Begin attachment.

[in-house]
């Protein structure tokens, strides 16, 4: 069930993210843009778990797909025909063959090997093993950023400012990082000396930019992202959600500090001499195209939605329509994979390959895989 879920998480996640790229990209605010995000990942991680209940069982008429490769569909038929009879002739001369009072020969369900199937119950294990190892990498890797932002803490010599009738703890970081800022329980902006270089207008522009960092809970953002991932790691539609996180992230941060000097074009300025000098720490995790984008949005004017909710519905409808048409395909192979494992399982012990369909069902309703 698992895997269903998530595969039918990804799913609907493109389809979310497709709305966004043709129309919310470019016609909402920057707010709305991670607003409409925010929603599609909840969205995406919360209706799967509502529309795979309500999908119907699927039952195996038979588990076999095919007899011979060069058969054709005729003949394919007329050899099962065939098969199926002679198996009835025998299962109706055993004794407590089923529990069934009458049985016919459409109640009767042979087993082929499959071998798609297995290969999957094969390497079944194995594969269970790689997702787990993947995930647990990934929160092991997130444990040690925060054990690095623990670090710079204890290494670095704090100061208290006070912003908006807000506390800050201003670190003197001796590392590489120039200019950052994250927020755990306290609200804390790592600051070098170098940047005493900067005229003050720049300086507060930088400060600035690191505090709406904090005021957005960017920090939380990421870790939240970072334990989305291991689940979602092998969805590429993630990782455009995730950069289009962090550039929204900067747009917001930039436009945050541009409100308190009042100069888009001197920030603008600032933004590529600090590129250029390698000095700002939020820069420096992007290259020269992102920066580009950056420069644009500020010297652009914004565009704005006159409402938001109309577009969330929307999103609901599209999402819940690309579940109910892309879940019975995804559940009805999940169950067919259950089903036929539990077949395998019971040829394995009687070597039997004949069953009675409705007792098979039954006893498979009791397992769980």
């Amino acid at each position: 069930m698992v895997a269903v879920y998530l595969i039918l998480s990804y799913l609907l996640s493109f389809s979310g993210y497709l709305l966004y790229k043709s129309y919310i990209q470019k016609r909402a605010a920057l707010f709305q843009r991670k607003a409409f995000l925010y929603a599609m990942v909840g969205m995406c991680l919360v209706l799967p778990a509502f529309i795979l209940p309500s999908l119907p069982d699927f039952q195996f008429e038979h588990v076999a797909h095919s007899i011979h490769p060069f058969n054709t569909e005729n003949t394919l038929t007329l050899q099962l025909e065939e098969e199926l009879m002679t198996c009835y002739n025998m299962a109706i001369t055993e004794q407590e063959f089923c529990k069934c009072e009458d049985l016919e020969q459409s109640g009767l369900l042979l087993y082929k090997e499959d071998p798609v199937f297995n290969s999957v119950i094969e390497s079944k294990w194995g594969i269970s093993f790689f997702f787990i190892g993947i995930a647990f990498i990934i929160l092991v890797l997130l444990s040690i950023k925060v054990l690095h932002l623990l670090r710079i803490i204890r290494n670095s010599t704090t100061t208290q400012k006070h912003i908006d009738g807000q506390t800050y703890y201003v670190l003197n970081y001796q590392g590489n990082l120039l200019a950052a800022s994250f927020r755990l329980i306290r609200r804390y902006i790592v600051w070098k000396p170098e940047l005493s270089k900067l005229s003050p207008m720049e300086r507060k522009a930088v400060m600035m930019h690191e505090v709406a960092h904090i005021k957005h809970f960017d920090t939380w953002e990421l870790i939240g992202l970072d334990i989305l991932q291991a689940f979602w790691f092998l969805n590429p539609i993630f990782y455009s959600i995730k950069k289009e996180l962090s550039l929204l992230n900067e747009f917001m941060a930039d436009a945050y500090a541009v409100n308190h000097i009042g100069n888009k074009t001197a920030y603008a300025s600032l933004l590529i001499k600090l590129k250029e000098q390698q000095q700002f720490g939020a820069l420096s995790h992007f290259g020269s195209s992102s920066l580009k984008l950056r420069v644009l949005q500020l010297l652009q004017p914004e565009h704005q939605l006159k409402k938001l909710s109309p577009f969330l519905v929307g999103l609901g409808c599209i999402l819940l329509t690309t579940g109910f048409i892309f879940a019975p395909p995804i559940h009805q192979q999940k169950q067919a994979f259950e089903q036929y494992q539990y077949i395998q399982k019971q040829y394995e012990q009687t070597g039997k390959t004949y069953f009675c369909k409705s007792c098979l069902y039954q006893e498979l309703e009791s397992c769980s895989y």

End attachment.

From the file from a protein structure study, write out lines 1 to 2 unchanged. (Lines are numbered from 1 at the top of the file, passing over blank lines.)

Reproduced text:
[in-house]
């Protein structure tokens, strides 16, 4: 069930993210843009778990797909025909063959090997093993950023400012990082000396930019992202959600500090001499195209939605329509994979390959895989 879920998480996640790229990209605010995000990942991680209940069982008429490769569909038929009879002739001369009072020969369900199937119950294990190892990498890797932002803490010599009738703890970081800022329980902006270089207008522009960092809970953002991932790691539609996180992230941060000097074009300025000098720490995790984008949005004017909710519905409808048409395909192979494992399982012990369909069902309703 698992895997269903998530595969039918990804799913609907493109389809979310497709709305966004043709129309919310470019016609909402920057707010709305991670607003409409925010929603599609909840969205995406919360209706799967509502529309795979309500999908119907699927039952195996038979588990076999095919007899011979060069058969054709005729003949394919007329050899099962065939098969199926002679198996009835025998299962109706055993004794407590089923529990069934009458049985016919459409109640009767042979087993082929499959071998798609297995290969999957094969390497079944194995594969269970790689997702787990993947995930647990990934929160092991997130444990040690925060054990690095623990670090710079204890290494670095704090100061208290006070912003908006807000506390800050201003670190003197001796590392590489120039200019950052994250927020755990306290609200804390790592600051070098170098940047005493900067005229003050720049300086507060930088400060600035690191505090709406904090005021957005960017920090939380990421870790939240970072334990989305291991689940979602092998969805590429993630990782455009995730950069289009962090550039929204900067747009917001930039436009945050541009409100308190009042100069888009001197920030603008600032933004590529600090590129250029390698000095700002939020820069420096992007290259020269992102920066580009950056420069644009500020010297652009914004565009704005006159409402938001109309577009969330929307999103609901599209999402819940690309579940109910892309879940019975995804559940009805999940169950067919259950089903036929539990077949395998019971040829394995009687070597039997004949069953009675409705007792098979039954006893498979009791397992769980």